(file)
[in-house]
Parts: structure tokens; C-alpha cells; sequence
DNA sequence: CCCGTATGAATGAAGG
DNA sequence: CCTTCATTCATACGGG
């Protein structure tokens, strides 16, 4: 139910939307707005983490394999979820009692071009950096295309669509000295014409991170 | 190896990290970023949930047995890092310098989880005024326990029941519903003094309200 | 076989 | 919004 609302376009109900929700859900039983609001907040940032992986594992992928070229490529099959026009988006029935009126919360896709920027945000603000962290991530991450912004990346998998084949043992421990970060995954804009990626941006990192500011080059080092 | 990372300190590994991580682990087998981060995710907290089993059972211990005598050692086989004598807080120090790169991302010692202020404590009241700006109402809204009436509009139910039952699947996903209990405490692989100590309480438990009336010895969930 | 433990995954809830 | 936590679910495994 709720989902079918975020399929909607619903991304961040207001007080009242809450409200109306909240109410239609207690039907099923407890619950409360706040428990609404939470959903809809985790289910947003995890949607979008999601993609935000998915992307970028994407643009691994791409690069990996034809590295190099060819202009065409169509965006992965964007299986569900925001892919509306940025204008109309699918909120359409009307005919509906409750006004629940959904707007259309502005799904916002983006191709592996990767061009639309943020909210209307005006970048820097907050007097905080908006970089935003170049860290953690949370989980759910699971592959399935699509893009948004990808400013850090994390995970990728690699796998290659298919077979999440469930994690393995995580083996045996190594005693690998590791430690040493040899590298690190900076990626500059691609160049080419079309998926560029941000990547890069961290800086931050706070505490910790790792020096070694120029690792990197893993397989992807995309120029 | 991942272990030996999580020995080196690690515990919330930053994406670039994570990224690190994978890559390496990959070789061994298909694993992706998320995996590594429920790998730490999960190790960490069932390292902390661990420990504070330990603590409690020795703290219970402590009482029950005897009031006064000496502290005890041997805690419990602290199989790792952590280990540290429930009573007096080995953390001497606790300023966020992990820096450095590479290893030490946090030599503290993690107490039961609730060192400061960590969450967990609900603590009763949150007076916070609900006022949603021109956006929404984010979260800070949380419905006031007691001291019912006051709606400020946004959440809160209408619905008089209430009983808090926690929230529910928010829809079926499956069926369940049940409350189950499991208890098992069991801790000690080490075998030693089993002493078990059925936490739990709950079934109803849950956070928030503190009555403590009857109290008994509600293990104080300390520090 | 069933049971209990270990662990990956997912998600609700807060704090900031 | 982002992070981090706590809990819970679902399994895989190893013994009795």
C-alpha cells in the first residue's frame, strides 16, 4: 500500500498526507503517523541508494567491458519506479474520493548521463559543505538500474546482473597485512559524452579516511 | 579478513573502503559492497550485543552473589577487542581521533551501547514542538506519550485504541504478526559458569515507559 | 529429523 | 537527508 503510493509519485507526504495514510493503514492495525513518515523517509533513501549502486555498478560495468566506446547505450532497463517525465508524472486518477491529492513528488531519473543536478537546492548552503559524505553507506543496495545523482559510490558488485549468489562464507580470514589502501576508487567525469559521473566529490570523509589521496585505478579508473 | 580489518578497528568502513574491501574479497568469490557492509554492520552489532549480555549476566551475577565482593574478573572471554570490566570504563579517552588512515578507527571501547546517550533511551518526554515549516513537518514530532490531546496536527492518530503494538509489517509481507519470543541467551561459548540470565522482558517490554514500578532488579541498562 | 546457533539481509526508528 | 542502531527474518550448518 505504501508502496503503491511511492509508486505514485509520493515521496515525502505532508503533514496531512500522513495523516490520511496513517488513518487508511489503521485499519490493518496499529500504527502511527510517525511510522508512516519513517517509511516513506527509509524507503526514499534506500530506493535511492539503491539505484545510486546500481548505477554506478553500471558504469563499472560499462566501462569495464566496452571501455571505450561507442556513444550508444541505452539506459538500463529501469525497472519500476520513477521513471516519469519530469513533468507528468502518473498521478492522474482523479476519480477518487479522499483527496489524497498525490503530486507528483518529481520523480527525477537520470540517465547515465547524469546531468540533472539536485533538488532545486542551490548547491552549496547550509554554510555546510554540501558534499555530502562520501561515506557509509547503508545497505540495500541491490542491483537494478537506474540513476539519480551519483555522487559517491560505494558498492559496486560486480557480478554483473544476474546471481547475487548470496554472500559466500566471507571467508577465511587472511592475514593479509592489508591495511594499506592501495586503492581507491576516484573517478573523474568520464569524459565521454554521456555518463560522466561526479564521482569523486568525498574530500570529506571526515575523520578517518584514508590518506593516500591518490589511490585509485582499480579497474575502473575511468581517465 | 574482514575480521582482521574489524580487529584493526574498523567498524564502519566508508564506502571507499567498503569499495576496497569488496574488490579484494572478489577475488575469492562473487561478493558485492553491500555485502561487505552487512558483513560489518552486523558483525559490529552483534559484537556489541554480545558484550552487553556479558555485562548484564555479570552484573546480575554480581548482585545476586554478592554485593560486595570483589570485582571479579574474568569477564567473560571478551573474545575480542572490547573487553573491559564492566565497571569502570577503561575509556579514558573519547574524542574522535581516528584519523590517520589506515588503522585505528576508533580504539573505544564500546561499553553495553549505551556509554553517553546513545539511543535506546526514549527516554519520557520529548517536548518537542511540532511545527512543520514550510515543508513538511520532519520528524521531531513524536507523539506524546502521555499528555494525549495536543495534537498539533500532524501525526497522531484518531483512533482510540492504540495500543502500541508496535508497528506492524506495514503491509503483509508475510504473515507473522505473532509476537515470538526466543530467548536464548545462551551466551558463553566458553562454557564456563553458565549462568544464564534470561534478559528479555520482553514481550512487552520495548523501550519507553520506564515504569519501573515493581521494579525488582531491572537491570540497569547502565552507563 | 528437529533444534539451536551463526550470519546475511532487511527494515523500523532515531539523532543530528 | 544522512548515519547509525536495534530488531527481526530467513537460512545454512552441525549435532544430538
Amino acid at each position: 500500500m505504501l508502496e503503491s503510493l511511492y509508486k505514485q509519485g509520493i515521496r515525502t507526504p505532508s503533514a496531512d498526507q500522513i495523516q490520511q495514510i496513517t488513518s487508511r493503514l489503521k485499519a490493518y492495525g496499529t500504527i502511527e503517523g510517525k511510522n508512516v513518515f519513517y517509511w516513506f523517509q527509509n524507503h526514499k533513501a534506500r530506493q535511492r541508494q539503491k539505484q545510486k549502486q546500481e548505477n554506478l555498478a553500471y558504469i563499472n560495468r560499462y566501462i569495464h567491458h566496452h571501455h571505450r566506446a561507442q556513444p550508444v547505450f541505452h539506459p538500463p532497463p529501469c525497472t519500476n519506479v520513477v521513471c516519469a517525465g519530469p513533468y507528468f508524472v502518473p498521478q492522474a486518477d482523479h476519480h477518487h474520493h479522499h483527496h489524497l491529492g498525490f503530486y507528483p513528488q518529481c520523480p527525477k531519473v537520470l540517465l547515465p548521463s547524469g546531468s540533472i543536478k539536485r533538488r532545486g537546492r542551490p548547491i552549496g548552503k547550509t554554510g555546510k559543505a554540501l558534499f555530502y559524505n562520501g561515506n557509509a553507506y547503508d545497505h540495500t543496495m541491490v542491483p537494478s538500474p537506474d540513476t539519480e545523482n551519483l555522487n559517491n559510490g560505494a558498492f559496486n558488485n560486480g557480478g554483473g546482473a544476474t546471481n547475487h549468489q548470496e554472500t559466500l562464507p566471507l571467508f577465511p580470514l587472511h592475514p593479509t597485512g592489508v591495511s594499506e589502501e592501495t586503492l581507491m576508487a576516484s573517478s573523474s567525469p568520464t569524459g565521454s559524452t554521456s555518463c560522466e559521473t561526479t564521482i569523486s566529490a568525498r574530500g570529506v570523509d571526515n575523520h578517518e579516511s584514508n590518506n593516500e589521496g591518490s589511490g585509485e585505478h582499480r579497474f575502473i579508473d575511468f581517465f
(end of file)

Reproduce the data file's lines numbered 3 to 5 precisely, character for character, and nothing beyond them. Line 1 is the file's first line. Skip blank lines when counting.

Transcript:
DNA sequence: CCCGTATGAATGAAGG
DNA sequence: CCTTCATTCATACGGG
């Protein structure tokens, strides 16, 4: 139910939307707005983490394999979820009692071009950096295309669509000295014409991170 | 190896990290970023949930047995890092310098989880005024326990029941519903003094309200 | 076989 | 919004 609302376009109900929700859900039983609001907040940032992986594992992928070229490529099959026009988006029935009126919360896709920027945000603000962290991530991450912004990346998998084949043992421990970060995954804009990626941006990192500011080059080092 | 990372300190590994991580682990087998981060995710907290089993059972211990005598050692086989004598807080120090790169991302010692202020404590009241700006109402809204009436509009139910039952699947996903209990405490692989100590309480438990009336010895969930 | 433990995954809830 | 936590679910495994 709720989902079918975020399929909607619903991304961040207001007080009242809450409200109306909240109410239609207690039907099923407890619950409360706040428990609404939470959903809809985790289910947003995890949607979008999601993609935000998915992307970028994407643009691994791409690069990996034809590295190099060819202009065409169509965006992965964007299986569900925001892919509306940025204008109309699918909120359409009307005919509906409750006004629940959904707007259309502005799904916002983006191709592996990767061009639309943020909210209307005006970048820097907050007097905080908006970089935003170049860290953690949370989980759910699971592959399935699509893009948004990808400013850090994390995970990728690699796998290659298919077979999440469930994690393995995580083996045996190594005693690998590791430690040493040899590298690190900076990626500059691609160049080419079309998926560029941000990547890069961290800086931050706070505490910790790792020096070694120029690792990197893993397989992807995309120029 | 991942272990030996999580020995080196690690515990919330930053994406670039994570990224690190994978890559390496990959070789061994298909694993992706998320995996590594429920790998730490999960190790960490069932390292902390661990420990504070330990603590409690020795703290219970402590009482029950005897009031006064000496502290005890041997805690419990602290199989790792952590280990540290429930009573007096080995953390001497606790300023966020992990820096450095590479290893030490946090030599503290993690107490039961609730060192400061960590969450967990609900603590009763949150007076916070609900006022949603021109956006929404984010979260800070949380419905006031007691001291019912006051709606400020946004959440809160209408619905008089209430009983808090926690929230529910928010829809079926499956069926369940049940409350189950499991208890098992069991801790000690080490075998030693089993002493078990059925936490739990709950079934109803849950956070928030503190009555403590009857109290008994509600293990104080300390520090 | 069933049971209990270990662990990956997912998600609700807060704090900031 | 982002992070981090706590809990819970679902399994895989190893013994009795």